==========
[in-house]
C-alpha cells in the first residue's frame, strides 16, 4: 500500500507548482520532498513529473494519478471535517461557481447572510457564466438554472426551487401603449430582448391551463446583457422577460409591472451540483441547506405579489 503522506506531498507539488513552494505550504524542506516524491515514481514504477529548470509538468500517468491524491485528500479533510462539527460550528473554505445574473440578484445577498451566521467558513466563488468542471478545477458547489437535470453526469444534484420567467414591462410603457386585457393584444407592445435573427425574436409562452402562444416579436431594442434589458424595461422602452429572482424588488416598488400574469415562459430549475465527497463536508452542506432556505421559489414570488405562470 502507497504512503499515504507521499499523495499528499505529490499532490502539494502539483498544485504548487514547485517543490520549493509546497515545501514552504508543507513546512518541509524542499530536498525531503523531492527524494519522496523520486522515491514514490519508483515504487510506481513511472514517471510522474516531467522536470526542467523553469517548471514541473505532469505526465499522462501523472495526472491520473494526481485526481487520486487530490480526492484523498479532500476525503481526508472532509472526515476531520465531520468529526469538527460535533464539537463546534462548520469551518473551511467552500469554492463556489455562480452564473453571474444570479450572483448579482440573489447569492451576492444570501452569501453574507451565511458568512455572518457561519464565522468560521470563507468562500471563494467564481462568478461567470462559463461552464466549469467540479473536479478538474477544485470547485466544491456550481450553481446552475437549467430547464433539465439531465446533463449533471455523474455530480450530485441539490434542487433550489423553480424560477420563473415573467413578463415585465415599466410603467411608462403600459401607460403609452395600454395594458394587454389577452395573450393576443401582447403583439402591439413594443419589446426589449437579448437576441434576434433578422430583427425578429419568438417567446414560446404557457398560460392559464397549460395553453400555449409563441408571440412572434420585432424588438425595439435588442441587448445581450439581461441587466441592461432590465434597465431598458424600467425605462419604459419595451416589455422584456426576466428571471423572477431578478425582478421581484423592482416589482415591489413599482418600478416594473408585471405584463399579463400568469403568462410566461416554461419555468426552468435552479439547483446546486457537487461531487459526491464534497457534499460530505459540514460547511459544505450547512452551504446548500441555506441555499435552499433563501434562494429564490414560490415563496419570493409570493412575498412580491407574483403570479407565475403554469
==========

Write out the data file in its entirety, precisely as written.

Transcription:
[in-house]
C-alpha cells in the first residue's frame, strides 16, 4: 500500500507548482520532498513529473494519478471535517461557481447572510457564466438554472426551487401603449430582448391551463446583457422577460409591472451540483441547506405579489 503522506506531498507539488513552494505550504524542506516524491515514481514504477529548470509538468500517468491524491485528500479533510462539527460550528473554505445574473440578484445577498451566521467558513466563488468542471478545477458547489437535470453526469444534484420567467414591462410603457386585457393584444407592445435573427425574436409562452402562444416579436431594442434589458424595461422602452429572482424588488416598488400574469415562459430549475465527497463536508452542506432556505421559489414570488405562470 502507497504512503499515504507521499499523495499528499505529490499532490502539494502539483498544485504548487514547485517543490520549493509546497515545501514552504508543507513546512518541509524542499530536498525531503523531492527524494519522496523520486522515491514514490519508483515504487510506481513511472514517471510522474516531467522536470526542467523553469517548471514541473505532469505526465499522462501523472495526472491520473494526481485526481487520486487530490480526492484523498479532500476525503481526508472532509472526515476531520465531520468529526469538527460535533464539537463546534462548520469551518473551511467552500469554492463556489455562480452564473453571474444570479450572483448579482440573489447569492451576492444570501452569501453574507451565511458568512455572518457561519464565522468560521470563507468562500471563494467564481462568478461567470462559463461552464466549469467540479473536479478538474477544485470547485466544491456550481450553481446552475437549467430547464433539465439531465446533463449533471455523474455530480450530485441539490434542487433550489423553480424560477420563473415573467413578463415585465415599466410603467411608462403600459401607460403609452395600454395594458394587454389577452395573450393576443401582447403583439402591439413594443419589446426589449437579448437576441434576434433578422430583427425578429419568438417567446414560446404557457398560460392559464397549460395553453400555449409563441408571440412572434420585432424588438425595439435588442441587448445581450439581461441587466441592461432590465434597465431598458424600467425605462419604459419595451416589455422584456426576466428571471423572477431578478425582478421581484423592482416589482415591489413599482418600478416594473408585471405584463399579463400568469403568462410566461416554461419555468426552468435552479439547483446546486457537487461531487459526491464534497457534499460530505459540514460547511459544505450547512452551504446548500441555506441555499435552499433563501434562494429564490414560490415563496419570493409570493412575498412580491407574483403570479407565475403554469